Elliptic Curve Cryptography

From OpenSSLWiki
Revision as of 00:10, 12 March 2013 by Matt (talk | contribs) (First tranche of text. More to follow)
(diff) ← Older revision | Latest revision (diff) | Newer revision → (diff)
Jump to navigationJump to search

The OpenSSL EC library provides support for Elliptic Curve Cryptography (ECC). It is the basis for the OpenSSL implementation of the Elliptic Curve Digital Signature Algorithm (ECDSA) and Elliptic Curve Diffie-Hellman (ECDH).

What is an Elliptic Curve?

First of all some terminology. We need to define what is meant by a field. In essence a field is a set of elements with operations defined for it that equate to something like addition, substraction, multiplication and division. The elements could be numbers, or they could be something else entirely. In order to be a field the following conditions also have to be met:

  • Both addition and multiplicaiton are closed over the set, so for example if a and b are in the set then so are a + b and a * b
  • Addition and multiplication must be associative: so a + (b + c) = (a + b) + c and similarly for multiplication
  • Addition and multiplication must be commutative: so a + b = b + a and similarly for multiplication
  • Both addition and multiplication must have identity elements. So, for example 0 and 1 where: a + 0 = a, and a * 1 = a
  • There must be addition and multiplicative inverses for all elements in the set. So, for example, for every element a in the set there is also a -a so that a + (-a) = 0 (where 0 is the identity element for addition). Similarly for multiplication.
  • Multiplication distributes over addition. So if a, b and c are in the set then a * (b + c) = (a * b) + (a * c)

A finite field is simply a field where the set has a finite number of elements. So, for example, the set of all integers could not be used as the basis for a finite field because there are an infinite number of them. However the set of integers from 1 to 100 could form the basis of a finite field.

So now we can define what an Elliptic Curve is. In general an Elliptic Curve is one of the form: y² = x³ + ax + b, where x, y, a, b and c are elements of some Field

In Elliptic Curve Cryptography we further restrict this such that x, y, a, b and c are elements of a finite field.

Contrary to its name Elliptic Curves do not form an ellipse!

Ok, so far so good - but now it gets a bit more complicated! As well as the points on our curve we add an additional "special" point known as infinity. Using this set of points (i.e. all the points on the curve and infinity), we can define some operations on this set, which we call Point Addition and Point Multiplication. This actually gives us a new mathematical structure called a group.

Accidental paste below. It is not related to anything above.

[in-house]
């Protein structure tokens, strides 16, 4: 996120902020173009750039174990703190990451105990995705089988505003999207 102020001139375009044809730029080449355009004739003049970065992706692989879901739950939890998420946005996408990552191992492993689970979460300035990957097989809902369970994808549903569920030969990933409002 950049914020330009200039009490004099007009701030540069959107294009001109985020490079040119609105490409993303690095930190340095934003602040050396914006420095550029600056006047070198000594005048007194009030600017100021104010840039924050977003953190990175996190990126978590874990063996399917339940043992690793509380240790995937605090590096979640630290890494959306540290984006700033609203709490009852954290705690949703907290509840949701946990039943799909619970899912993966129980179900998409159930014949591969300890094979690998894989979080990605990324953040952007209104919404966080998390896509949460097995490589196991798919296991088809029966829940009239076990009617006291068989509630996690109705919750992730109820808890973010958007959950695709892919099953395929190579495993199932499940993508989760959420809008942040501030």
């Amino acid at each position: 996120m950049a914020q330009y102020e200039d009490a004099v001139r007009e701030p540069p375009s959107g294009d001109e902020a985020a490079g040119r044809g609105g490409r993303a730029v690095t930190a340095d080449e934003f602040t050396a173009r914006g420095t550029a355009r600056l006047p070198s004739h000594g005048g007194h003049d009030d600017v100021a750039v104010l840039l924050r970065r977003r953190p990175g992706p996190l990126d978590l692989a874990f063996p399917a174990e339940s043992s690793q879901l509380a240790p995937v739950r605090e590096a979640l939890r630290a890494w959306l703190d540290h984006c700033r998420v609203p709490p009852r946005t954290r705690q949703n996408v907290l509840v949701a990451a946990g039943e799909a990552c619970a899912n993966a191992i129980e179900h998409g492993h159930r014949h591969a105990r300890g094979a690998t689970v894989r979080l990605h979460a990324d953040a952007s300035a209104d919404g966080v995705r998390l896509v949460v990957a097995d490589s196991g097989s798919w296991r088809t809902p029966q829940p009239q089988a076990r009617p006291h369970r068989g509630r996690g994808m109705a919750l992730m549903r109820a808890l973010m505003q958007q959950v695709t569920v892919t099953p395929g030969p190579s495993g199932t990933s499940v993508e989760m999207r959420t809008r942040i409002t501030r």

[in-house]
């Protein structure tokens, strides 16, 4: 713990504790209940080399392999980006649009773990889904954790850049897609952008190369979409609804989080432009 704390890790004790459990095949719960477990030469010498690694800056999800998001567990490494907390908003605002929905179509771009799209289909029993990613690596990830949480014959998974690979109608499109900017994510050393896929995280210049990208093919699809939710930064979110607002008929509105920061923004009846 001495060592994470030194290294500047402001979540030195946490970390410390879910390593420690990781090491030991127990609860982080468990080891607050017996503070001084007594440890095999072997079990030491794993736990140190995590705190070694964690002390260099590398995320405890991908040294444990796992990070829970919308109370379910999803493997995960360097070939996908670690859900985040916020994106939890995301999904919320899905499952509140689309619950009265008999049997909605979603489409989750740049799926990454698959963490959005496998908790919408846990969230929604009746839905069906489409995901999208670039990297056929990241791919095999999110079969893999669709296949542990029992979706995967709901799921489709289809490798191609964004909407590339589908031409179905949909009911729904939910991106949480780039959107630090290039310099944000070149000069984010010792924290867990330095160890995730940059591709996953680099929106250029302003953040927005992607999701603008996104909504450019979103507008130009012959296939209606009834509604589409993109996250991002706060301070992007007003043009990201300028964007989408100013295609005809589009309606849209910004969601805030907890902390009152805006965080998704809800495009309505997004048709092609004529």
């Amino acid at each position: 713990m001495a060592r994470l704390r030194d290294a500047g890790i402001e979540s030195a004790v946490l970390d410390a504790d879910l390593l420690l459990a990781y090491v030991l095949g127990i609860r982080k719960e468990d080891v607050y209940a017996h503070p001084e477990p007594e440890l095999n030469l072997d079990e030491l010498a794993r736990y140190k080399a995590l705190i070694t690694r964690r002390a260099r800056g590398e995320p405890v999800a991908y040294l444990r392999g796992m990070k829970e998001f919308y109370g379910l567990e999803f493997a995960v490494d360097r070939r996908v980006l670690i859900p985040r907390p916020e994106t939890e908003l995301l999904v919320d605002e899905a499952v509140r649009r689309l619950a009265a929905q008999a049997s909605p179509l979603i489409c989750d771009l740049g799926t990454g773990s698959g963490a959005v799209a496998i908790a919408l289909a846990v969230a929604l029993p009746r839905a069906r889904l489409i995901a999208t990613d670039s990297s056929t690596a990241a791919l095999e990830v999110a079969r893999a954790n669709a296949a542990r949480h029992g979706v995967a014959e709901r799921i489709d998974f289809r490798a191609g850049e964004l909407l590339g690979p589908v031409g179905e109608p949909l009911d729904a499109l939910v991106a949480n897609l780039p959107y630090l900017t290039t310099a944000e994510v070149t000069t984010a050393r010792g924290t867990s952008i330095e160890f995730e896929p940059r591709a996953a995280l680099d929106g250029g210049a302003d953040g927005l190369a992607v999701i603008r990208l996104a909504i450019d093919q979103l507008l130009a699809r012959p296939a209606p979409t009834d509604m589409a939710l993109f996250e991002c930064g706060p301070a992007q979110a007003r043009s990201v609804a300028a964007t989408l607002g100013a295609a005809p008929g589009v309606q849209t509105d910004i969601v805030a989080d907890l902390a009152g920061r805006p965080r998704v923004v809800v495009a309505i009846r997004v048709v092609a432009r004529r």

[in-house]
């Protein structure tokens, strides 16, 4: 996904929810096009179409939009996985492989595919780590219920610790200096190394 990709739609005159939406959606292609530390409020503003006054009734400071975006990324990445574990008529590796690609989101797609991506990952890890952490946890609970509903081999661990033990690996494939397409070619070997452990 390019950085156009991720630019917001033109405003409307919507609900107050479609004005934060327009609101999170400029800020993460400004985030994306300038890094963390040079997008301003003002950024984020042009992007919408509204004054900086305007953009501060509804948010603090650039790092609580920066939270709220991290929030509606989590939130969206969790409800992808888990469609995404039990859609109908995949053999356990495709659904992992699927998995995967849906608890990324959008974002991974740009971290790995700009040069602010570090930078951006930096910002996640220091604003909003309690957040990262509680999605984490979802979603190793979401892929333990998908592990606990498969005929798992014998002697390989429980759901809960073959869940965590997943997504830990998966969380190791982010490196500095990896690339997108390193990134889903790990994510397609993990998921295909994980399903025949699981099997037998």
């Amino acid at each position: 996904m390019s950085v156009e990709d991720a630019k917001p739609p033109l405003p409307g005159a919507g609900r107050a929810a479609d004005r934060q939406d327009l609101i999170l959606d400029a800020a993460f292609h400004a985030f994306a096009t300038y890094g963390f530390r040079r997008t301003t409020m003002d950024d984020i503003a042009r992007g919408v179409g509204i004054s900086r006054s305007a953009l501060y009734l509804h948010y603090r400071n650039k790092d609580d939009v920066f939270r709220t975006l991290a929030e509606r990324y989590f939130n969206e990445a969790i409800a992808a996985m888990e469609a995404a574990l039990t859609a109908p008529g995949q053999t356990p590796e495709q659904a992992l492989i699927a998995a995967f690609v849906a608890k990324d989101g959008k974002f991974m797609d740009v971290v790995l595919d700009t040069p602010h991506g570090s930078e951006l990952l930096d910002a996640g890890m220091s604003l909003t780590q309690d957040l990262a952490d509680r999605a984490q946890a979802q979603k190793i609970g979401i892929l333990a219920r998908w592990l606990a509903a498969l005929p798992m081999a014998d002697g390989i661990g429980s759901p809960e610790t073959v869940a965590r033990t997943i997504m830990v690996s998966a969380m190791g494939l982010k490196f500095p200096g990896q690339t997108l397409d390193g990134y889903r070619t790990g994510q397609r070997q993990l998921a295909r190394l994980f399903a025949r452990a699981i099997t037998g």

Points on a curve are given in terms of their x and y co-ordinates, (x, y). Point Addition is essentially an operation which takes any two given points on a curve and yields a third point which is also on the curve. The maths behind this gets a bit complicated but think of it in these terms. Plot two points on an elliptic curve. Now draw a straight line which goes through both points. That line will intersect the curve at some third point. That third point is the result of the addition operation. Point Doubling is similar and can be thought of as adding a point to itself. Imagine a point on the curve and draw a straight line which is a tangent to the curve at that point. The result of the Point Doubling operation is where that tangent line intersects the curve at some other point.

Point multiplication is the operation of taking a point on the curve and "multiplying" it by some number. In practice this is achieved through repeated addition and doubling operations.

So with our group of points on a curve we can start doing some useful. First of all we pick a point on the curve called the generator (we'll call it g).


  • g&sup0; = infinity
  • g¹ = g
  • g² = g * g
  • g³ = g * g * g
  • and so on.

Remember g, g² and g³ are all points on the curve, and * in this context means point multiplication.

The security of Elliptic Curve Cryptography comes from the fact that given some point on the curve g&supx;, and knowing g, it is difficult to work out what the value of x is. This is known as the discrete logarithm problem.